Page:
Wilderness Trails motto is ‘Reaching out with God’s love to youth’ in Southern Oregon through camping and other outdoor adventures.

It all began in 1967 by a Southern Oregon minister named Earl Best who had a heart for children in difficult situations and who may have never experienced the love of Christ. What better place to show and experience God’s awesomeness than through his creation? The children that come to Wilderness Trails are referred through the Oregon Department of Human Service Child Welfare Department, Juvenile Department, and other private agencies.

The first camps were backpacking trips into the wilderness. But as the program grew, there was a need to have a home base campsite for younger campers. In 1972 this dream became a really when volunteers and supporters raised $42,500. Under the leadership of Jack Smith they were able to purchase 160 acres off of Dead Indian Memorial Road east of Ashland — Wilderness Trails’ current home.

During that same year volunteers built a teepee village and the first cabin on the property — an A-frame house that has been dedicated to a friend and longtime Wilderness Trails supporter, Ken Mainwaring. It was used to house campers during winter camps and has recentlybeen remodeled and updated. A few years later a second, larger cabin was built so that Wilderness Trails could serve more children and staff. And in 1976, a home was built for the property’s caretakers.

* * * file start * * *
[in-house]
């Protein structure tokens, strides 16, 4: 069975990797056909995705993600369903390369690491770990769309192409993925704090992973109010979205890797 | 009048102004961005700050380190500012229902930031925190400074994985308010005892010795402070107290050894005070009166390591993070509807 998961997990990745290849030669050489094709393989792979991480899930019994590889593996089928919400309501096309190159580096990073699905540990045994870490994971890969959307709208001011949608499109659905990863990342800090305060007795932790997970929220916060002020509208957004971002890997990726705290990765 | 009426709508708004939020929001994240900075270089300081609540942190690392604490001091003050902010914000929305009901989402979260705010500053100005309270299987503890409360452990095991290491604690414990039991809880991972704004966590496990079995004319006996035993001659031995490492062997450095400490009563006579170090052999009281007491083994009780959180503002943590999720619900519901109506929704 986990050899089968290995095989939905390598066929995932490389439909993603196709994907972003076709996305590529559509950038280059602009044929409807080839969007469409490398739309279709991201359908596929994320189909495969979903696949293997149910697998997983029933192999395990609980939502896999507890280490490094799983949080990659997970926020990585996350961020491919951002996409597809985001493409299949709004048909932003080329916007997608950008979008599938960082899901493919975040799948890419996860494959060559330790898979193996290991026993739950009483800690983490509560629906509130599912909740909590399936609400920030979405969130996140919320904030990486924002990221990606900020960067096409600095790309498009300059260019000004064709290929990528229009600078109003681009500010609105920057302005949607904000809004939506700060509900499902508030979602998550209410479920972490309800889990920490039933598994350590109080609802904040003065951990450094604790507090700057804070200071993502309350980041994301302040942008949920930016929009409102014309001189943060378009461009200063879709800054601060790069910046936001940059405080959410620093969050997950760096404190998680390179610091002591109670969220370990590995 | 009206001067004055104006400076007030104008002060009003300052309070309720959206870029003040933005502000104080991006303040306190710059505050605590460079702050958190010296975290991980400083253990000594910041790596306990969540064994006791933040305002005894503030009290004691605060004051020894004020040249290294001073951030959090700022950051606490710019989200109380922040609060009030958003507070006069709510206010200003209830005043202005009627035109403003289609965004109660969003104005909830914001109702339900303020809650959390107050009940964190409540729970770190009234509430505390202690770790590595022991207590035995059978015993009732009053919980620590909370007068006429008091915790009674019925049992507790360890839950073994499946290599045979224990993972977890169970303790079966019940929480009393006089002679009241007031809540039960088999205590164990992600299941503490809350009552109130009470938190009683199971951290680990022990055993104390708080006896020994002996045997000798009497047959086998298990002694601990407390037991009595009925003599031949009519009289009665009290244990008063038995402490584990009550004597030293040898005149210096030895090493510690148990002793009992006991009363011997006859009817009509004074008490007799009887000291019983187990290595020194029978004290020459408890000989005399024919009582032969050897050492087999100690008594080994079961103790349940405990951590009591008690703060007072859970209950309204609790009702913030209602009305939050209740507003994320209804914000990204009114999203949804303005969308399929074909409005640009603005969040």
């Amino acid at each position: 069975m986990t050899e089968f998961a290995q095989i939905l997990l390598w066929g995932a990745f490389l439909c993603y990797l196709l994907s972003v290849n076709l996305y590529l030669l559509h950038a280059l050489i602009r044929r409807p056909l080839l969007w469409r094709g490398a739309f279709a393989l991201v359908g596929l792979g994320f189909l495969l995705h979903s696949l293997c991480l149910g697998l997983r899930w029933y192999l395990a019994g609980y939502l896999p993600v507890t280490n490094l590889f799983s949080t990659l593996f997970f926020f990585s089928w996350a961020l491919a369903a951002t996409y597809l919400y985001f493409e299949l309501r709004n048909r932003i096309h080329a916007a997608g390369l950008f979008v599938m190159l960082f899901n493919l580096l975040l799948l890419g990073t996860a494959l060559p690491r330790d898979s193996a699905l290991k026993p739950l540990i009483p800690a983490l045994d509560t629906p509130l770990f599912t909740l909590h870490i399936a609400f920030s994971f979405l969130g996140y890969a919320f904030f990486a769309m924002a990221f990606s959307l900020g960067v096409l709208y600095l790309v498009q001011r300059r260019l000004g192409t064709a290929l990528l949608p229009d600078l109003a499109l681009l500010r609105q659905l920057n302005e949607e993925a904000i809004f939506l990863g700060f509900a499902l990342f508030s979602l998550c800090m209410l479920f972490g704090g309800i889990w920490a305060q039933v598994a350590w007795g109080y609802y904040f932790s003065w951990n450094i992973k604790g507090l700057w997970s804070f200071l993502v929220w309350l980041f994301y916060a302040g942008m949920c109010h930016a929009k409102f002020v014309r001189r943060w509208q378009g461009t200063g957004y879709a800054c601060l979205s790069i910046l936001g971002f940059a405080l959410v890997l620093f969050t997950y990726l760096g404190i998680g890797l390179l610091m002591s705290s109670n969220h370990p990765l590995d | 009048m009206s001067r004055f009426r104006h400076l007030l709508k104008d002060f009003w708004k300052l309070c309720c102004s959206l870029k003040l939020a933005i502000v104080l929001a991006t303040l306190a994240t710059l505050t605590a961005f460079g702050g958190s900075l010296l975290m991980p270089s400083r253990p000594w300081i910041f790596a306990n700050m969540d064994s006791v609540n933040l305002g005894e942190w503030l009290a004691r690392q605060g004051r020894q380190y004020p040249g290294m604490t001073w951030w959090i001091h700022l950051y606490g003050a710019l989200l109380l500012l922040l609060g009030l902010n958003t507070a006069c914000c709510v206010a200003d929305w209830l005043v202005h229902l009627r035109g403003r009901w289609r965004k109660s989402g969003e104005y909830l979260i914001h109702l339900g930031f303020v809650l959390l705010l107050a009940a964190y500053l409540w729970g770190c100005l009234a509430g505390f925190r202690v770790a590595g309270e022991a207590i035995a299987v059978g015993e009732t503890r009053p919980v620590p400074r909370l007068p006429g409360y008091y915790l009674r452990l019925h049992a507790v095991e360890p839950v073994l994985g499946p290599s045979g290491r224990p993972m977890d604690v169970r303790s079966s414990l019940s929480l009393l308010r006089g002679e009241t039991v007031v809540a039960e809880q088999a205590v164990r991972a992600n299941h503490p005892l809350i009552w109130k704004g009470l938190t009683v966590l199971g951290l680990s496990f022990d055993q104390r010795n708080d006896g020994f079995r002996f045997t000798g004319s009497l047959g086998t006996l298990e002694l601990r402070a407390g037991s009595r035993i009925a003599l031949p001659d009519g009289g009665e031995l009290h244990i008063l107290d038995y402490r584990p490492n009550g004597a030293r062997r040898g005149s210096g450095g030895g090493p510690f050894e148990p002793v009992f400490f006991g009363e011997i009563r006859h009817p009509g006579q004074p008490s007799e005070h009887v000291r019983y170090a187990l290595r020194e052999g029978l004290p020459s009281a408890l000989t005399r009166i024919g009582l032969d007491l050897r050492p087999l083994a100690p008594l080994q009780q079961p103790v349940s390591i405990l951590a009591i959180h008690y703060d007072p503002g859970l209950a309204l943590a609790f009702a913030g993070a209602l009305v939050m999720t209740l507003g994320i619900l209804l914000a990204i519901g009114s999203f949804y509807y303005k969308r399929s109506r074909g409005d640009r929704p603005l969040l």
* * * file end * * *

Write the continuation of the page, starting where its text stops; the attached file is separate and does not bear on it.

Teepees, cabins, bigger cabins, acres of land to explore, what more could a camp like Wilderness Trails want or need for its young visitors? Any kid would tell you — a swimming hole! So in 1982,with the help of friends from the John Knox Presbyterian church, a spillway was built giving Wilderness Trails a swimming and boating pond. It’s the main attraction for many camps today.

In 1999 after a very large fundraising campaign lead by Chris Smith, Wilderness Trails’ current Executive Director, a beautiful 4,000-square-foot lodge was completed. Many of the camp’s follow-up retreats are hosted at this facility. It sleeps up to 36 people and has a full-service kitchen. Some of the kids who attended summer camp are invited back during the winter months for a retreat at the lodge where a nearby sled hill and warming shed are often the main weekend attraction.

Today summer campers still enjoy the outdoors in the primitive setting with no electricity. They stay in teepees and cook their own meals as a team.

Decades of volunteers and supporters have helped make Wilderness Trails the topnotch camp that it is today. Thousands of kids have been impacted for Christ through this ministry. Although Wilderness Trails depends on private donors, receiving no government funding, it continues to offer programs to youth free of charge.

Wilderness Trails has served youth in Southern Oregon since 1967 and though it has survived some physical and personnel changes, one thing that remains the same is its focus in sharing the exciting, life-changing message of Jesus Christ to kids who need to hear about and experience His love.